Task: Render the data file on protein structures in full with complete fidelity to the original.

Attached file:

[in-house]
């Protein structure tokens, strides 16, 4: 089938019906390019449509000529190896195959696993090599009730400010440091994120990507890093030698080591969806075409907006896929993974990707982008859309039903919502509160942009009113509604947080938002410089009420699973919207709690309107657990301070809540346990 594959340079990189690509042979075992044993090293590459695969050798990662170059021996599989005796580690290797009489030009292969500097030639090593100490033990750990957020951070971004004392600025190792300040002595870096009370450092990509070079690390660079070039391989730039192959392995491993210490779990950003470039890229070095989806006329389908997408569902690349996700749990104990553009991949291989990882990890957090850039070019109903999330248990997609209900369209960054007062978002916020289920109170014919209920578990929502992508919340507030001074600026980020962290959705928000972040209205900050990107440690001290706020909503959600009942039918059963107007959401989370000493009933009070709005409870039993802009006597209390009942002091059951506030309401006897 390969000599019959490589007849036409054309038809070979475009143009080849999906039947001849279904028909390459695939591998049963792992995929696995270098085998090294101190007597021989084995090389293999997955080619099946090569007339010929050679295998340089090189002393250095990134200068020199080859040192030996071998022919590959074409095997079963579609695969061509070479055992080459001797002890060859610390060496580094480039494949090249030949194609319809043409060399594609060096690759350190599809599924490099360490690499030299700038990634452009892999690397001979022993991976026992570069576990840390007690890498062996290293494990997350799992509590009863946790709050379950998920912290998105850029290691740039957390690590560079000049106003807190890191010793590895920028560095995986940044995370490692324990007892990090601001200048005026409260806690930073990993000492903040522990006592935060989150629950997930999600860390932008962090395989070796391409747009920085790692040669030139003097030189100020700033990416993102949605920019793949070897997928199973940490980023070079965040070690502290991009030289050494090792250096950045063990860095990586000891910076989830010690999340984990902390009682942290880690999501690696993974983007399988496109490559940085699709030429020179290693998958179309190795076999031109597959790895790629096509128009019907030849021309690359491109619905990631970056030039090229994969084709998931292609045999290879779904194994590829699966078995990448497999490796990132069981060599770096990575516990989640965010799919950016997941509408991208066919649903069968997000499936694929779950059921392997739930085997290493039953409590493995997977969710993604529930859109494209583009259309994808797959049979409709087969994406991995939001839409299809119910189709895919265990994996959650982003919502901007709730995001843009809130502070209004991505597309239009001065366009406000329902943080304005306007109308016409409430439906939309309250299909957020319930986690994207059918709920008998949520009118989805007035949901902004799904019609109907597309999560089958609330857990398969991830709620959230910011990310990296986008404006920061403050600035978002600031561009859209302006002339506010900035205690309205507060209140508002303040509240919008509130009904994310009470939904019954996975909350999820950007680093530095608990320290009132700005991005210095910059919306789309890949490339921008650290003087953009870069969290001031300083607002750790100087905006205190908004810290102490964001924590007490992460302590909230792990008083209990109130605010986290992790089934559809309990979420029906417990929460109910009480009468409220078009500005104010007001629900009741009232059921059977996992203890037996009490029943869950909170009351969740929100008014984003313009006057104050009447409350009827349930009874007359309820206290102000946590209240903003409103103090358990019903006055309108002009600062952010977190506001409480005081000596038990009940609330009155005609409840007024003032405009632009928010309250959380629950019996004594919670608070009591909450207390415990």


[in-house]
């Protein structure tokens, strides 16, 4: 089938019906390019449509000529190896195959696993090599009730400010440091994120990507890093030698080591969806075409907006896929993974990707982008859309039903919502509160942009009113509604947080938002410089009420699973919207709690309107657990301070809540346990 594959340079990189690509042979075992044993090293590459695969050798990662170059021996599989005796580690290797009489030009292969500097030639090593100490033990750990957020951070971004004392600025190792300040002595870096009370450092990509070079690390660079070039391989730039192959392995491993210490779990950003470039890229070095989806006329389908997408569902690349996700749990104990553009991949291989990882990890957090850039070019109903999330248990997609209900369209960054007062978002916020289920109170014919209920578990929502992508919340507030001074600026980020962290959705928000972040209205900050990107440690001290706020909503959600009942039918059963107007959401989370000493009933009070709005409870039993802009006597209390009942002091059951506030309401006897 390969000599019959490589007849036409054309038809070979475009143009080849999906039947001849279904028909390459695939591998049963792992995929696995270098085998090294101190007597021989084995090389293999997955080619099946090569007339010929050679295998340089090189002393250095990134200068020199080859040192030996071998022919590959074409095997079963579609695969061509070479055992080459001797002890060859610390060496580094480039494949090249030949194609319809043409060399594609060096690759350190599809599924490099360490690499030299700038990634452009892999690397001979022993991976026992570069576990840390007690890498062996290293494990997350799992509590009863946790709050379950998920912290998105850029290691740039957390690590560079000049106003807190890191010793590895920028560095995986940044995370490692324990007892990090601001200048005026409260806690930073990993000492903040522990006592935060989150629950997930999600860390932008962090395989070796391409747009920085790692040669030139003097030189100020700033990416993102949605920019793949070897997928199973940490980023070079965040070690502290991009030289050494090792250096950045063990860095990586000891910076989830010690999340984990902390009682942290880690999501690696993974983007399988496109490559940085699709030429020179290693998958179309190795076999031109597959790895790629096509128009019907030849021309690359491109619905990631970056030039090229994969084709998931292609045999290879779904194994590829699966078995990448497999490796990132069981060599770096990575516990989640965010799919950016997941509408991208066919649903069968997000499936694929779950059921392997739930085997290493039953409590493995997977969710993604529930859109494209583009259309994808797959049979409709087969994406991995939001839409299809119910189709895919265990994996959650982003919502901007709730995001843009809130502070209004991505597309239009001065366009406000329902943080304005306007109308016409409430439906939309309250299909957020319930986690994207059918709920008998949520009118989805007035949901902004799904019609109907597309999560089958609330857990398969991830709620959230910011990310990296986008404006920061403050600035978002600031561009859209302006002339506010900035205690309205507060209140508002303040509240919008509130009904994310009470939904019954996975909350999820950007680093530095608990320290009132700005991005210095910059919306789309890949490339921008650290003087953009870069969290001031300083607002750790100087905006205190908004810290102490964001924590007490992460302590909230792990008083209990109130605010986290992790089934559809309990979420029906417990929460109910009480009468409220078009500005104010007001629900009741009232059921059977996992203890037996009490029943869950909170009351969740929100008014984003313009006057104050009447409350009827349930009874007359309820206290102000946590209240903003409103103090358990019903006055309108002009600062952010977190506001409480005081000596038990009940609330009155005609409840007024003032405009632009928010309250959380629950019996004594919670608070009591909450207390415990």